But increasingly, richer countries are offering 'citizenship for a price'. Comparable programmes in New Zealand cost NZ$1.5m ($1.06m) – a popular move among Silicon Valley’s tech elite recently – or £2m ($2.58m) for the UK and $500,000 for the US.

Joseph says the EB-5 programme is hugely valuable for the country, delivering over $1 billion dollars to the US economy each quarter.

We’ve seen exponential growth since the financial crisis in 2008 to the tune of an increase of over 1,200% from 2008 until today,” he says.

Increased interest in the US programme is due in part to the relatively stable economy and safe investment environment, but also thanks to the low investment minimum. The EB-5 programme requires the $500,000 to be invested areas lacking jobs and cash, but critics argue the low minimum is a loophole being exploited by developers.

Although the US caps the total number of visas granted each year through the programme to 10,000, the number of applicants has no limit. Interest, it seems, doesn’t either. “There are currently over 23,000 investor petitions for a visa number.” Joseph says, “That’s just how many that are pending right now.”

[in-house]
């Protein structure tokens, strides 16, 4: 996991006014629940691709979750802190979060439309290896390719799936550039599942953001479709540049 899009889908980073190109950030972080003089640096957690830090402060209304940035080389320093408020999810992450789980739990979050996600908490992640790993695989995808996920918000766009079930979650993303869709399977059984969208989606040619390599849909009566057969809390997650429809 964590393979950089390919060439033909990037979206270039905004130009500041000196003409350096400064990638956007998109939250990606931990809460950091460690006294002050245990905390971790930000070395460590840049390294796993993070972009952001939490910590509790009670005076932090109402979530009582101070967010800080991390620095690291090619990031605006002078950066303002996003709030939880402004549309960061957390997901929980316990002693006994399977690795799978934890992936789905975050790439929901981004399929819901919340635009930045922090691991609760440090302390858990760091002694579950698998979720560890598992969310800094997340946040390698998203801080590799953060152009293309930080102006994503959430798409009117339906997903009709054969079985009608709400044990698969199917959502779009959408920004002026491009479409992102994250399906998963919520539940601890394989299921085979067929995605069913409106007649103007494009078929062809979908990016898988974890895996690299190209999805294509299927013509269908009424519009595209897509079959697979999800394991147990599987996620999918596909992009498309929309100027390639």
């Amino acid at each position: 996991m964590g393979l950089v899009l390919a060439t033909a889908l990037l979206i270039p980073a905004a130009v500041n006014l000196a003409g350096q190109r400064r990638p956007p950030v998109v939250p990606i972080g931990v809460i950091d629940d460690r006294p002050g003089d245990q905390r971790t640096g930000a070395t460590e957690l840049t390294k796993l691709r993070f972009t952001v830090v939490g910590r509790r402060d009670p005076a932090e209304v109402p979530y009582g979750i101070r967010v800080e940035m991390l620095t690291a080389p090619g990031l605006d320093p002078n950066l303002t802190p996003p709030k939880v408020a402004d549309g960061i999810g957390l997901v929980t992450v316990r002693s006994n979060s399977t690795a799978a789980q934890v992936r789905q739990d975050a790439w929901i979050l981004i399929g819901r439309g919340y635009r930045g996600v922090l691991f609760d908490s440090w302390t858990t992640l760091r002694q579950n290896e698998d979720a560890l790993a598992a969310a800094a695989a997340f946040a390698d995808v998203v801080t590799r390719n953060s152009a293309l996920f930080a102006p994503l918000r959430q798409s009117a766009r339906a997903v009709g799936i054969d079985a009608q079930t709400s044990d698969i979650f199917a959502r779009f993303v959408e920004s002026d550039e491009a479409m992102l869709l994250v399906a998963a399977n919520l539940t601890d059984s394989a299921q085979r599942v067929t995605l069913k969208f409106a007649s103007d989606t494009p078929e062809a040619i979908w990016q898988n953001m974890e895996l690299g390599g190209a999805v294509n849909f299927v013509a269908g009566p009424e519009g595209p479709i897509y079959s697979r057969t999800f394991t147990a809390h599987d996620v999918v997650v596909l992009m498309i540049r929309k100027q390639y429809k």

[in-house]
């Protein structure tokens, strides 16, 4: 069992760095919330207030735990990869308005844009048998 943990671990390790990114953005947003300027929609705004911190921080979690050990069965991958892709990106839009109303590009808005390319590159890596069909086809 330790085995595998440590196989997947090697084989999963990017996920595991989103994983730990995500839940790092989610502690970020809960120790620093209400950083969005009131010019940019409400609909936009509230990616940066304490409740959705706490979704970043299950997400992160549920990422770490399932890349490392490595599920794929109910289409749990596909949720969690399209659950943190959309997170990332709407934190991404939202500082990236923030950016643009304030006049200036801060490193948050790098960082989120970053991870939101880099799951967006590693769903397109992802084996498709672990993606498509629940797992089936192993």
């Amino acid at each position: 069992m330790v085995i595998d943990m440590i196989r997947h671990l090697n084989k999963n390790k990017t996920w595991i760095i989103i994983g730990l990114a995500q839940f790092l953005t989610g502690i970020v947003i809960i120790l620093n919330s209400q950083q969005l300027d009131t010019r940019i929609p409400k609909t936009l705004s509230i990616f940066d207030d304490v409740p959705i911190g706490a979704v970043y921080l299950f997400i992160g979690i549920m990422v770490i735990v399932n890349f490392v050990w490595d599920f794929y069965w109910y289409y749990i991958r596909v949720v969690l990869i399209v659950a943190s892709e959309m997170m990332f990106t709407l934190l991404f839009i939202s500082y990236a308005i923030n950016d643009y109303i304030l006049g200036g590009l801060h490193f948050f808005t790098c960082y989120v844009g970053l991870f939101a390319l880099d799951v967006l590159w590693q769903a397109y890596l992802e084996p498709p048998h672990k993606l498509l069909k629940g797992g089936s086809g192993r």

Your country for sale

Such programmes aren’t without controversy.

Afterall, should citizenship be for sale? Detractors say no.

Earlier this year in the US, two senators, Dianne Feinstein and Chuck Grassley, introduced a bill to get rid of the EB-5 programme, arguing that it is too flawed to continue.

It is wrong to have a special pathway to citizenship for the wealthy while millions wait in line for visas," Feinstein said.

Detractors also argue these programmes unfairly favour the rich and are unattainable for everyone else. They also cite concerns about money laundering, criminal activity and backdoor access to countries that circumvent normal immigration systems.

Indeed, the intersection of large sums of money and international real estate deals is ripe for fraud.Just this month an FBI Investigation uncovered a $50 million visa fraud operation involving Chinese investors in the EB-5 programme.

The St. Kitts and Nevis programme ran into trouble with the US Treasury Department when suspected Iranian operatives were caught using their St. Kitts passports to launder money for banks in Tehran in violation of US Sanctions.

But in a world where borders are closing, demand for these services will most likely continue to grow, experts say.

Paul William’s advice for UK Citizenswho are anxious about Brexit? Hold tight.

Things are uncertain, but they can’t do anything about it now since they are still European residents,” he says. “In two years time, if the UK does end up with the same access to the EU as America, say, then a lot of people will be wanting to do something.”

附:原文链接:

http://www.bbc.com/capital/story/20170530-why-citizenship-is-now-a-commodity